Phishing Cost The U.S. $3.2 Billion In 2007

Stamford (CT) - A report coming out of Gartner has pinned the cost of phishing attacks at $3.2 billion for the U.S. alone. There were 3.6 million adults who lost money in the time period between September 1, 2006 and August 31, 2007. That's up from only 2.3 million the year before, with 3.3% of those who received phishing emails saying they lost money because of it, up from only 2.3% in 2006 and 2.9% in 2005.

The attackers have stepped up their game. Avivah Litan, VP and "distinguished analyst" at Gartner, said, "Criminals have stepped up attacks on debit card and bank accounts, where back-end fraud detection systems are traditionally weaker than they are with credit card accounts."

Regarding the software side, Ms. Litan said, "Phishing attacks are becoming more surreptitious and are often designed to drop malware that steals user credentials and sensitive information from consumer desktops. Anti-phishing detection and prevention solutions are available but not utilized widely enough to stop the damage. These must be deployed and combined with solutions that also proactively detect and stop malware-based attacks." Gartner's report goes on to that 11% of online adults do not use any kind of security software, like anti-virus or anti-spyware products on their desktop. An impressive 45% state that they only use what they can get for free.

Gartner reports that the average dollar loss per incident in 2007 was $886, down from $1,244 in 2006. Of the total $3.2 billion loss, the amount consumers were able to recover in 2007 increased to 64% and 1.6 million adults, up from 54% in 2006 and 1.5 million adults. Despite the increase, Gartner is reporting that bank regulators appear to generally be in the dark about the danger and monetary loss from phishing attacks.

Banking regulators in the dark
A cited U.C. Berkeley Freedom of Information Act request, whereby Gartner and the university obtained information from FDIC (Federal Depositor Insurance Corporation) for all bank-reported fraud attacks between January 27, 2005 and May 30, 2007, showed a staggering find. The analysis indicated "spotty, unreliable and unstructured data reported by U.S. banks to the regulator. Just 451 unique incidents were reported in this period. The data quality was so poor that it was impossible to draw any conclusions from it other than that the regulatory reporting on fraud attacks is severely lacking."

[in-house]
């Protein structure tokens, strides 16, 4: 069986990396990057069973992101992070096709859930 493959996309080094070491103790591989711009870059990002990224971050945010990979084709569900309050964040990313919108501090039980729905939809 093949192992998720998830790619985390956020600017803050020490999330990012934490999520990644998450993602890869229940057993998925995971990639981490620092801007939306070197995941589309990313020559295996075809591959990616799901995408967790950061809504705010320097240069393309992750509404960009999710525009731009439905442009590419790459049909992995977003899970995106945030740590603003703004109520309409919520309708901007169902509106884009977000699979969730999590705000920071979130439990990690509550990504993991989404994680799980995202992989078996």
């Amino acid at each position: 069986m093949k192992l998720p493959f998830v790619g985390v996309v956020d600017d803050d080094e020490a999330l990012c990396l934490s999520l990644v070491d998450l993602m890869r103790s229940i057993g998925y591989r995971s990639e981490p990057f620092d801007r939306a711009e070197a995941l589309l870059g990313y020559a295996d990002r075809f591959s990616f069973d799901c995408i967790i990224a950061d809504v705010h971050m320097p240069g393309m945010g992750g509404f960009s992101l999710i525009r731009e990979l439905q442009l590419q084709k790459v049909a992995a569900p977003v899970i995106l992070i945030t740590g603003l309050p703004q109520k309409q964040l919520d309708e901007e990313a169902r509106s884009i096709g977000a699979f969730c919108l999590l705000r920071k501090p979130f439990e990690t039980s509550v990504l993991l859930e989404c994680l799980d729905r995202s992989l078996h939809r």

Gartner predicts that phishing and malware attacks will increase through 2009 because it is so lucrative. Still, the questions remain, how lucrative are these markets? And why can't the authorities track them down?

Big bucks
No one knows for sure how much these companies and individuals are making right now. However, our own Wolfgang Gruener had the opportunity several years ago while working for a German magazine to interview a German mail-fraud mastermind. His interview uncovered the global aspect of the operation. More than 150 people were employed at that time, in dozens of countries around the world, none of them in the U.S. He also had an undisclosed number of "spam bots", computers that had been taken over with malware that does not render the machine ineffective or disabled, but rather it receives commands to execute from the mastermind's home computer. The end-user is still able to use their computer, and may be completely unaware of the illicit operations taking place right on their own machine, via their own Internet connection.

Gruener discovered there was a huge percentage of responders, which I think is most amazing. Of the 2.2 billion emails his operation sent out each month at that time, 1% of the people responded. The money making angle involved in the schemes of the day, similar to the Viagara and Canadian pharmacy schemes we see today, came from a 40% commission paid directly to the spammer from the legitimately purchased items by the spammed. In short, the attacker was brining in an estimated $80 million per month from 2.2 billion emails sent out, and approximately 22 million people going out each month to buy something his operation would lead them to.

Gartner believes that enterprise operations should subscribe to anti-malware services and take precautions to ensure that the data they're safeguarding against such attacks, is actually as protected and isolated as is reasonably possible. As for the home user, the best advice is to not respond to unsolicited emails. It's probably the best way to keep your money and not become another line item on a U.S. statistic of phishing victims.